Hamburg ice cream and crowds

Like many people I know in Hamburg, I join all remotely interesting Facebook events if they pop up somewhere. Aside from being an idea for what to do with my free time, an ice cream market in Hamburg sounded like a great new experience, particularly because Germany is a great place to enjoy vegan and lactose-free versions of popular ice cream sorts. To the joy of organizers and visitors, the weather was perfect for an event like this. The event itself was… less than perfect.

The event took place close to Hamburg′s exhibition center, near the bustling neighborhood of Sternschanzen, where the main bars and clubs are located. With a little bit of time on their hands, parents, students, pupils, creatives and all kinds of other residents in Hamburg were destined to flock to such a summery event. Co-sponsored by mint&berry, a fashion brand, the event played heavily on instagram and sounded very promising in posters.

When I got there, I saw a huge line at the entrance. Security guards were letting people in in groups, not too many at a time. Although there was plenty of space in the closed area, people were very unevenly distributed. Huge areas in the sun were only to be crossed, and dense crowds sweated around six stands of ‘ice cream artists’, most of them from Berlin. There was also a little stage where mint&berry clothes were hanging – people could check them out, and a stylist was waiting to offer a summery make-up for those who wanted.

The crowd at the entrance was not the only issue. There were huge lines at each ice cream stool, some of them in scorching sun. Even people with babies and toddlers patiently waited for their turn. I think the event had an “if we have already come here, we can wait a little longer” effect. People waited patiently, without complaining much. What a subtle form of masochism – all for the sake of gastronomic pleasure.

Was the pleasure worth it? Having surveyed all the stools, I decided to first try only the things I cannot find at home. Someone had an awesome idea – if the popular dessert is so strongly associated with ice, why not exploit another attribute of winter – snow?

Snow ice cream

Snow ice cream

This is a vegan version, but there are also snow ice creams with milk. The ‘ice cream artist’ (apparently it′s a term) takes a large cylinder of ice-cream concentrate and places it into a machine, which produces this airy, fragile-looking texture. With a little bit of effort it could become a really artistic dessert and a big hit in Lithuania, too. Its taste is not special in any way, and when it melts its texture also becomes like a regular sorbet.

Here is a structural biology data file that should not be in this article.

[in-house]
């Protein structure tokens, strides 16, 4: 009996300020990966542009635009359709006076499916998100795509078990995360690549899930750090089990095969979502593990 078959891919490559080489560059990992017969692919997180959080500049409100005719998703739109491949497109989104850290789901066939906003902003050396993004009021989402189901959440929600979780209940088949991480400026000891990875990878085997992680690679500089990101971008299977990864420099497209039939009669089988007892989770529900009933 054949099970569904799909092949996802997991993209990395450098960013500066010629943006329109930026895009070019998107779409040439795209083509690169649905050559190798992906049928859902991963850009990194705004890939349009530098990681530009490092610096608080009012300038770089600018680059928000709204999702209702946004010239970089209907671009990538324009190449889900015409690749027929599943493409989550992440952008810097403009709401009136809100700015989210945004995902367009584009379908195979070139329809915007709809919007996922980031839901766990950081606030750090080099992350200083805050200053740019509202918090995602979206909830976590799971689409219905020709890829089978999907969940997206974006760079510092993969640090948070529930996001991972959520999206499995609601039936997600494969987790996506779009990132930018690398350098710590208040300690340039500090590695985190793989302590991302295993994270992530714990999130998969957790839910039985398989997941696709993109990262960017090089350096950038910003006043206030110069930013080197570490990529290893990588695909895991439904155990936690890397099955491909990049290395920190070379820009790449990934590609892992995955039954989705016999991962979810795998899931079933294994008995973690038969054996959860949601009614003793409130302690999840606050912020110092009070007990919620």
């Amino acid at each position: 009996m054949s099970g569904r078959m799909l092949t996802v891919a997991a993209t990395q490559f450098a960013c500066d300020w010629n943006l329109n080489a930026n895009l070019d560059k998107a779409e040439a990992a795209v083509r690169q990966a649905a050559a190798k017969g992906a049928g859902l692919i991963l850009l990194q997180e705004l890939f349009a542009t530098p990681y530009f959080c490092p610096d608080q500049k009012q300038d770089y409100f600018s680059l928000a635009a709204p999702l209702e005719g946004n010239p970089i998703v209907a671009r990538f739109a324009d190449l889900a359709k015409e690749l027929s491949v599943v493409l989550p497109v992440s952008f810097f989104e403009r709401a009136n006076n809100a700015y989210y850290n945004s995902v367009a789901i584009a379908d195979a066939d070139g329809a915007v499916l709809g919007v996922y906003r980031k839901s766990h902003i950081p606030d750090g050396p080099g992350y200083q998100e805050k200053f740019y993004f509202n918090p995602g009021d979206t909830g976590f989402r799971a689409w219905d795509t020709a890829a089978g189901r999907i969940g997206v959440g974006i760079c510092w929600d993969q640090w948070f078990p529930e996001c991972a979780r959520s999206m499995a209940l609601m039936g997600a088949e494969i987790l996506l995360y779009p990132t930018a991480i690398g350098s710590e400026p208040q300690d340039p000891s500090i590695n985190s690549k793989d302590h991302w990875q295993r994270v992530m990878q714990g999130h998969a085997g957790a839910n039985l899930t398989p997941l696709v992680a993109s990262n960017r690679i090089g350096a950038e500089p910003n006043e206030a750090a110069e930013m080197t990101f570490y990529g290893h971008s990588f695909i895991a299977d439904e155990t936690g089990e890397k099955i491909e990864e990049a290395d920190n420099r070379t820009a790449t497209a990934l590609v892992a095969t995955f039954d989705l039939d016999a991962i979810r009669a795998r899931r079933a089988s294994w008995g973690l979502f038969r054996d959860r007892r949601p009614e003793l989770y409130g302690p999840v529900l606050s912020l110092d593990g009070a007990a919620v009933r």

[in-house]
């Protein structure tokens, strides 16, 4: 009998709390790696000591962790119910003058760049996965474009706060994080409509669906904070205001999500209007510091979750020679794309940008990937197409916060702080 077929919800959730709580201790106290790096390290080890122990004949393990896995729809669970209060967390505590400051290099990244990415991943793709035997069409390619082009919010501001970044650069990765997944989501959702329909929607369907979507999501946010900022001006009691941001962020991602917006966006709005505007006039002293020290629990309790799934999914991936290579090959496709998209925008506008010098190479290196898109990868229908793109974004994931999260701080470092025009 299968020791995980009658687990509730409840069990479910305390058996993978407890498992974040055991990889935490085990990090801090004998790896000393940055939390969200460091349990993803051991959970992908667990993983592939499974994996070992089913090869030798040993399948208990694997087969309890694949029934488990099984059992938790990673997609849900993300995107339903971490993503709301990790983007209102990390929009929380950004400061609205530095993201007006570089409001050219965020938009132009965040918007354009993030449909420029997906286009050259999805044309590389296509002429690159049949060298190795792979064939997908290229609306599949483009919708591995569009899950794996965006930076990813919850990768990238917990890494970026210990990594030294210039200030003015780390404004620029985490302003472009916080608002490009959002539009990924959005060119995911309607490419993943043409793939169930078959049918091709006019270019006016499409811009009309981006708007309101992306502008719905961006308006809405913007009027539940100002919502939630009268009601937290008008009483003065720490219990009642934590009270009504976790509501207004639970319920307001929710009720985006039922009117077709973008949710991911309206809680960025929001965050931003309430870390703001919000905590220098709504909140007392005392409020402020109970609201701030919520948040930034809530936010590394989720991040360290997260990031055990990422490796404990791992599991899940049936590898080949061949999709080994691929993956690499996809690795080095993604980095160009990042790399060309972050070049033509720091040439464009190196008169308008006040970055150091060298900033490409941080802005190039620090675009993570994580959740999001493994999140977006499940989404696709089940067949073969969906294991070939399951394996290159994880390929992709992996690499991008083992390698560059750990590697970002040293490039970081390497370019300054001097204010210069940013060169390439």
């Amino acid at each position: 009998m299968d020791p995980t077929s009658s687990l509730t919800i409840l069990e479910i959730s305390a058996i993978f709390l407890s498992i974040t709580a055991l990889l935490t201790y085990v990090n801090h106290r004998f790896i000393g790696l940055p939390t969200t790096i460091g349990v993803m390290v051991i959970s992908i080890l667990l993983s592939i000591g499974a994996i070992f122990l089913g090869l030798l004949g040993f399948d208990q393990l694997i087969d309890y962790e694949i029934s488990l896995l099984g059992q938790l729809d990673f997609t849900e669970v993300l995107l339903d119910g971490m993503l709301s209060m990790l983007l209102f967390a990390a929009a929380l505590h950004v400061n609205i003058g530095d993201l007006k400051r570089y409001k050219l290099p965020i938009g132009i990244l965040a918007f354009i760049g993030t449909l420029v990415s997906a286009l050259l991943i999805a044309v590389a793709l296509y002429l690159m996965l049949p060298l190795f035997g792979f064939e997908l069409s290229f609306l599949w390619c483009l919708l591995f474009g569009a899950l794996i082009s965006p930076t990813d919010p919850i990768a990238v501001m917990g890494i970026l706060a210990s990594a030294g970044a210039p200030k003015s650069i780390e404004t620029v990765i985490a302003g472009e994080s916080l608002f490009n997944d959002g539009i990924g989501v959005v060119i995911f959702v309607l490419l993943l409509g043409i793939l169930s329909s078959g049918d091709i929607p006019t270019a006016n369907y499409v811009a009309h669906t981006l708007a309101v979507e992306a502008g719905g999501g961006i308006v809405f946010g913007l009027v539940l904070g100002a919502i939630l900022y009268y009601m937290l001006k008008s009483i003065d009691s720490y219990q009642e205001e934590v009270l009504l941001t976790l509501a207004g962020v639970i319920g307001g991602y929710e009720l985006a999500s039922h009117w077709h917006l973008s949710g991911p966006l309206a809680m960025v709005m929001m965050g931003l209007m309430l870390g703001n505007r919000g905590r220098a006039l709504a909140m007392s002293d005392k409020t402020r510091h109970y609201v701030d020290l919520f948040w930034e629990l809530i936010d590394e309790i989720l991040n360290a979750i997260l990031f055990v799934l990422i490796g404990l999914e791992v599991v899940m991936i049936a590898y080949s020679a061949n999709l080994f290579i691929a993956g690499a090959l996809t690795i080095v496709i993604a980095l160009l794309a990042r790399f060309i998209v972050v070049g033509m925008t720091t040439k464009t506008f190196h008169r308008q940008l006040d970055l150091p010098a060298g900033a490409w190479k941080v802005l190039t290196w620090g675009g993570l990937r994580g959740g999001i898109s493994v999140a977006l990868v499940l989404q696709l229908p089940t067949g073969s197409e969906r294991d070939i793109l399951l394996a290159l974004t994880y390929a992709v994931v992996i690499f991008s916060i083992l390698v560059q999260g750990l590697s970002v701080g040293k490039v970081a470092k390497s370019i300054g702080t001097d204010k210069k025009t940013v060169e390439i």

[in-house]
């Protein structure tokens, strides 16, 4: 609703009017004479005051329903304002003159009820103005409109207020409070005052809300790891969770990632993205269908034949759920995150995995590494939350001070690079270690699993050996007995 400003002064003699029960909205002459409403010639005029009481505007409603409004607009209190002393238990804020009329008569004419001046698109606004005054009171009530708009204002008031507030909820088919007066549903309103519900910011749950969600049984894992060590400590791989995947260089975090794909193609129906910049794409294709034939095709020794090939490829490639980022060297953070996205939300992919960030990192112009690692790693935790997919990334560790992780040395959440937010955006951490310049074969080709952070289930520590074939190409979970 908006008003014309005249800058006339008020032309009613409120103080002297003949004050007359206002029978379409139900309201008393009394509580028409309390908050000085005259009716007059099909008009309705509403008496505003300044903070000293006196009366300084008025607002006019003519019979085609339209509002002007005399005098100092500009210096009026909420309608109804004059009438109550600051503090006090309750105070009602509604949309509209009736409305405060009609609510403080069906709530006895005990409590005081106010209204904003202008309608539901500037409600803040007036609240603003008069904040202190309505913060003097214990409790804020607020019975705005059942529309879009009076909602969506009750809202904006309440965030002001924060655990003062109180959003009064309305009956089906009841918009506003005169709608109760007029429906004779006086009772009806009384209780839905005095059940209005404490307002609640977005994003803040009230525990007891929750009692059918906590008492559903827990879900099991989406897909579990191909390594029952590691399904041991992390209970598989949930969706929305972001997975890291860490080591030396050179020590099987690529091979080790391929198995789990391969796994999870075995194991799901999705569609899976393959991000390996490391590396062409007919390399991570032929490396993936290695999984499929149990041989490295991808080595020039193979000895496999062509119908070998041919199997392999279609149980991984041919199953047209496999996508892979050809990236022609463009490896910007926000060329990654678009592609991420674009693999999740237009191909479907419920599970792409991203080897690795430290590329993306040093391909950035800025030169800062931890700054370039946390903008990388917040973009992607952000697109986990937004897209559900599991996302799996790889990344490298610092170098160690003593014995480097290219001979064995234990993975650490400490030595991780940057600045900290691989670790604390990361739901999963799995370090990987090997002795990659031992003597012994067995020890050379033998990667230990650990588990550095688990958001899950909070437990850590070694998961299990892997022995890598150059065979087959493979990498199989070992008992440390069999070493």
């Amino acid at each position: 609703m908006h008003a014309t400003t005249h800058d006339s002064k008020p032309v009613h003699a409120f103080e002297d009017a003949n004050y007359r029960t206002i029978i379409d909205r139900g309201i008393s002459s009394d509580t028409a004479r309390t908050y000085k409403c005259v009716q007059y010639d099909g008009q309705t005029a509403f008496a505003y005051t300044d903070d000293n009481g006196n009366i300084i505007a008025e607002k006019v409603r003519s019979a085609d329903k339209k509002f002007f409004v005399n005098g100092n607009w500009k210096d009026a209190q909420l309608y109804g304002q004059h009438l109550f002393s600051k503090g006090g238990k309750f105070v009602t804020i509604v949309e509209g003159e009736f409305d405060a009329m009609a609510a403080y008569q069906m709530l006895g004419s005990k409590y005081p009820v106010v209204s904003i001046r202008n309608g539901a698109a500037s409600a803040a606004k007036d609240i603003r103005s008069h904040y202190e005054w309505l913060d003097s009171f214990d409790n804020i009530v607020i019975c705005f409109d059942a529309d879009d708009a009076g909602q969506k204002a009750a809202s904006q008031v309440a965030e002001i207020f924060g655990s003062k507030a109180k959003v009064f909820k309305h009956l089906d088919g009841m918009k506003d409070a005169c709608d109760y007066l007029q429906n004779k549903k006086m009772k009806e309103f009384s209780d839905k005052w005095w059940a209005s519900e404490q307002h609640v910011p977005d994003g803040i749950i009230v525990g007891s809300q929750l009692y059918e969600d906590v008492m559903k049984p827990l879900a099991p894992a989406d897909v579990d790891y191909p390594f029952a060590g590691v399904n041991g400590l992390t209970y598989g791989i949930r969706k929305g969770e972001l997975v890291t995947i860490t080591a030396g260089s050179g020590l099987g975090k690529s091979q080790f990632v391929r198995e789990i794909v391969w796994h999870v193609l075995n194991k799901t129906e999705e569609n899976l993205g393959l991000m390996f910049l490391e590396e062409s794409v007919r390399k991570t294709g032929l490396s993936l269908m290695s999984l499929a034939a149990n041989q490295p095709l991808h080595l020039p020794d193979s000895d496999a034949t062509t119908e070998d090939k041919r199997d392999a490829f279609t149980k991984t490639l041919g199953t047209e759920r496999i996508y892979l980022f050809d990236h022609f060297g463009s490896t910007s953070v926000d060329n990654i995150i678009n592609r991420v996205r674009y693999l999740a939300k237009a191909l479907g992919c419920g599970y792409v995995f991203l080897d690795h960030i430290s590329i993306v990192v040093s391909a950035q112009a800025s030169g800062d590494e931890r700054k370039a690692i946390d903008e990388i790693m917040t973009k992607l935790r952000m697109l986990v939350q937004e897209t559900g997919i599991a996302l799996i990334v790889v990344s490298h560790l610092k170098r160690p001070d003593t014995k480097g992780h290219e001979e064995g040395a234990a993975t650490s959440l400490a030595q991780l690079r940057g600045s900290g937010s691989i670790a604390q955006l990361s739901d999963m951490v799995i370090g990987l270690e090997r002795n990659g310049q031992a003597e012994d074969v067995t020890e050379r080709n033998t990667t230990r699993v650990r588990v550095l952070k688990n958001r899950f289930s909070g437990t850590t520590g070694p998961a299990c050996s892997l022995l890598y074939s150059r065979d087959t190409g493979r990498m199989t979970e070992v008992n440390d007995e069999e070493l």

The organizers did not care at all where people would sit. There were three cafes around, but to sit there one would have to buy something in addition to the ice cream. Many were sitting on the ground, competing for the limited shaded space. I found a something between a palette and a bench to sit on. But soon enough a young mother next to me decided to change her baby′s diaper without thinking that people who are eating might be disgusted by it. Having tried sitting on the ground next to a group of young smokers, I decided that the most enjoyable way to eat ice cream would be while standing.

Or perhaps standing in the next line? Puro, another company from Berlin, seemed to be very popular, and the offer of espresso and coconut ice cream got me dreaming.

These folks are popular

These folks are popular

Unfortunately, before my turn came, they ran out of the most interesting sorts: espresso-coconut and avocado-lime. But they still had several sorts with alcohol. Mojito and gin tonic were more expensive, and I settled for banana and wheat beer.

Perfect banana and wheat beer sorbet

Perfect banana and wheat beer sorbet

This sorbet was pure perfection and the only thing that made it worth coming here. Transparent, but rich in texture, tasteful and not sugary, with a unique combination of flavors, the sorbet earned its creators the title of ice cream artists.

I could have tried something else, but the lines were just impossible. mint&berry, which presented a retro-style fashion collection, also offered an opportunity to win vouchers for those who took photos of themselves in a photo booth and tagged them on instagram. People patiently lined up for this.